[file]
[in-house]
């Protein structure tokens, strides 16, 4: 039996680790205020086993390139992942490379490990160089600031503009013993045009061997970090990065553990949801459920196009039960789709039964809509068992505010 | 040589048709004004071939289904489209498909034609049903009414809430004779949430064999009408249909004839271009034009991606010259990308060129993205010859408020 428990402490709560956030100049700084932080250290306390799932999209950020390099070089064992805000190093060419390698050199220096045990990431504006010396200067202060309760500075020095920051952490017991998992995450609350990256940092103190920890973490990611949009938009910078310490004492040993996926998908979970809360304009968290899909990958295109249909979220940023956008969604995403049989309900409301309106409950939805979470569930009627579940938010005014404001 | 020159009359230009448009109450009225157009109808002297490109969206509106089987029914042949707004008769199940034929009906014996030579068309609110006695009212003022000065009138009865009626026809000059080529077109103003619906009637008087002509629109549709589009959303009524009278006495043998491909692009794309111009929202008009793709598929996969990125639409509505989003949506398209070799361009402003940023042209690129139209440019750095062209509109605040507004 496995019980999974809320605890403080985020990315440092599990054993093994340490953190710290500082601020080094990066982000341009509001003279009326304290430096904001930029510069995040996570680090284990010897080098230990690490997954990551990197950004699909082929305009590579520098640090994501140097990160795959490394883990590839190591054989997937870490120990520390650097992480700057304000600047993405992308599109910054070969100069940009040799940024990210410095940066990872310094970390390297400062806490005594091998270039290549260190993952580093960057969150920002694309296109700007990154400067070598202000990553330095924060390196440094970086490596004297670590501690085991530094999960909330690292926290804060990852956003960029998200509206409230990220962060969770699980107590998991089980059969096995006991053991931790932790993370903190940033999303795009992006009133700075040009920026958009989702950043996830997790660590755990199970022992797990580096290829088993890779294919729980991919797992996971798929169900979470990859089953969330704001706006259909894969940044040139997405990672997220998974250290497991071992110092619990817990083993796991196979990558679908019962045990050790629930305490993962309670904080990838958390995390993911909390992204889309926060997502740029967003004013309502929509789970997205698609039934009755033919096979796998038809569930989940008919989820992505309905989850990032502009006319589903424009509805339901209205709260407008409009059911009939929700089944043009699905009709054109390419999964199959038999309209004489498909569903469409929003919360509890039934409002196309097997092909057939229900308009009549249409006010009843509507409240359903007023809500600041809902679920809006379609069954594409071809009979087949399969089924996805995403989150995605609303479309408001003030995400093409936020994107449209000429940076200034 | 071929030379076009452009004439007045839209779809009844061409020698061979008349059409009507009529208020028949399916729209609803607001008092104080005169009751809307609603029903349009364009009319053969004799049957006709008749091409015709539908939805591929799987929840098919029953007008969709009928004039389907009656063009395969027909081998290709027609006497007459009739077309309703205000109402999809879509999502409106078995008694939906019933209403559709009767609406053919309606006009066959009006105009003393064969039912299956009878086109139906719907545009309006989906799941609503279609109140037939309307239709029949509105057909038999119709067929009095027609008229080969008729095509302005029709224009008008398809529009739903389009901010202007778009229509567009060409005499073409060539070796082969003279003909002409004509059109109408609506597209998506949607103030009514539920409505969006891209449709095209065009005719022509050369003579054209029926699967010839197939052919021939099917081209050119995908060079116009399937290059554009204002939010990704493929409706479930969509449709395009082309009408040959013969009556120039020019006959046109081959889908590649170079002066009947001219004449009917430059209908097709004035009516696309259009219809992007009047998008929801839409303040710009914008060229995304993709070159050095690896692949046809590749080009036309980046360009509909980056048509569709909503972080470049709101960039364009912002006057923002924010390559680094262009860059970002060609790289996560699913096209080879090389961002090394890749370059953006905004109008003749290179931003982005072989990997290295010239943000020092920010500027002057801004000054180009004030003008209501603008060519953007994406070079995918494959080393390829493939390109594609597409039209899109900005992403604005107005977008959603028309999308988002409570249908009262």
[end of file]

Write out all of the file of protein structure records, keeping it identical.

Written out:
[in-house]
């Protein structure tokens, strides 16, 4: 039996680790205020086993390139992942490379490990160089600031503009013993045009061997970090990065553990949801459920196009039960789709039964809509068992505010 | 040589048709004004071939289904489209498909034609049903009414809430004779949430064999009408249909004839271009034009991606010259990308060129993205010859408020 428990402490709560956030100049700084932080250290306390799932999209950020390099070089064992805000190093060419390698050199220096045990990431504006010396200067202060309760500075020095920051952490017991998992995450609350990256940092103190920890973490990611949009938009910078310490004492040993996926998908979970809360304009968290899909990958295109249909979220940023956008969604995403049989309900409301309106409950939805979470569930009627579940938010005014404001 | 020159009359230009448009109450009225157009109808002297490109969206509106089987029914042949707004008769199940034929009906014996030579068309609110006695009212003022000065009138009865009626026809000059080529077109103003619906009637008087002509629109549709589009959303009524009278006495043998491909692009794309111009929202008009793709598929996969990125639409509505989003949506398209070799361009402003940023042209690129139209440019750095062209509109605040507004 496995019980999974809320605890403080985020990315440092599990054993093994340490953190710290500082601020080094990066982000341009509001003279009326304290430096904001930029510069995040996570680090284990010897080098230990690490997954990551990197950004699909082929305009590579520098640090994501140097990160795959490394883990590839190591054989997937870490120990520390650097992480700057304000600047993405992308599109910054070969100069940009040799940024990210410095940066990872310094970390390297400062806490005594091998270039290549260190993952580093960057969150920002694309296109700007990154400067070598202000990553330095924060390196440094970086490596004297670590501690085991530094999960909330690292926290804060990852956003960029998200509206409230990220962060969770699980107590998991089980059969096995006991053991931790932790993370903190940033999303795009992006009133700075040009920026958009989702950043996830997790660590755990199970022992797990580096290829088993890779294919729980991919797992996971798929169900979470990859089953969330704001706006259909894969940044040139997405990672997220998974250290497991071992110092619990817990083993796991196979990558679908019962045990050790629930305490993962309670904080990838958390995390993911909390992204889309926060997502740029967003004013309502929509789970997205698609039934009755033919096979796998038809569930989940008919989820992505309905989850990032502009006319589903424009509805339901209205709260407008409009059911009939929700089944043009699905009709054109390419999964199959038999309209004489498909569903469409929003919360509890039934409002196309097997092909057939229900308009009549249409006010009843509507409240359903007023809500600041809902679920809006379609069954594409071809009979087949399969089924996805995403989150995605609303479309408001003030995400093409936020994107449209000429940076200034 | 071929030379076009452009004439007045839209779809009844061409020698061979008349059409009507009529208020028949399916729209609803607001008092104080005169009751809307609603029903349009364009009319053969004799049957006709008749091409015709539908939805591929799987929840098919029953007008969709009928004039389907009656063009395969027909081998290709027609006497007459009739077309309703205000109402999809879509999502409106078995008694939906019933209403559709009767609406053919309606006009066959009006105009003393064969039912299956009878086109139906719907545009309006989906799941609503279609109140037939309307239709029949509105057909038999119709067929009095027609008229080969008729095509302005029709224009008008398809529009739903389009901010202007778009229509567009060409005499073409060539070796082969003279003909002409004509059109109408609506597209998506949607103030009514539920409505969006891209449709095209065009005719022509050369003579054209029926699967010839197939052919021939099917081209050119995908060079116009399937290059554009204002939010990704493929409706479930969509449709395009082309009408040959013969009556120039020019006959046109081959889908590649170079002066009947001219004449009917430059209908097709004035009516696309259009219809992007009047998008929801839409303040710009914008060229995304993709070159050095690896692949046809590749080009036309980046360009509909980056048509569709909503972080470049709101960039364009912002006057923002924010390559680094262009860059970002060609790289996560699913096209080879090389961002090394890749370059953006905004109008003749290179931003982005072989990997290295010239943000020092920010500027002057801004000054180009004030003008209501603008060519953007994406070079995918494959080393390829493939390109594609597409039209899109900005992403604005107005977008959603028309999308988002409570249908009262």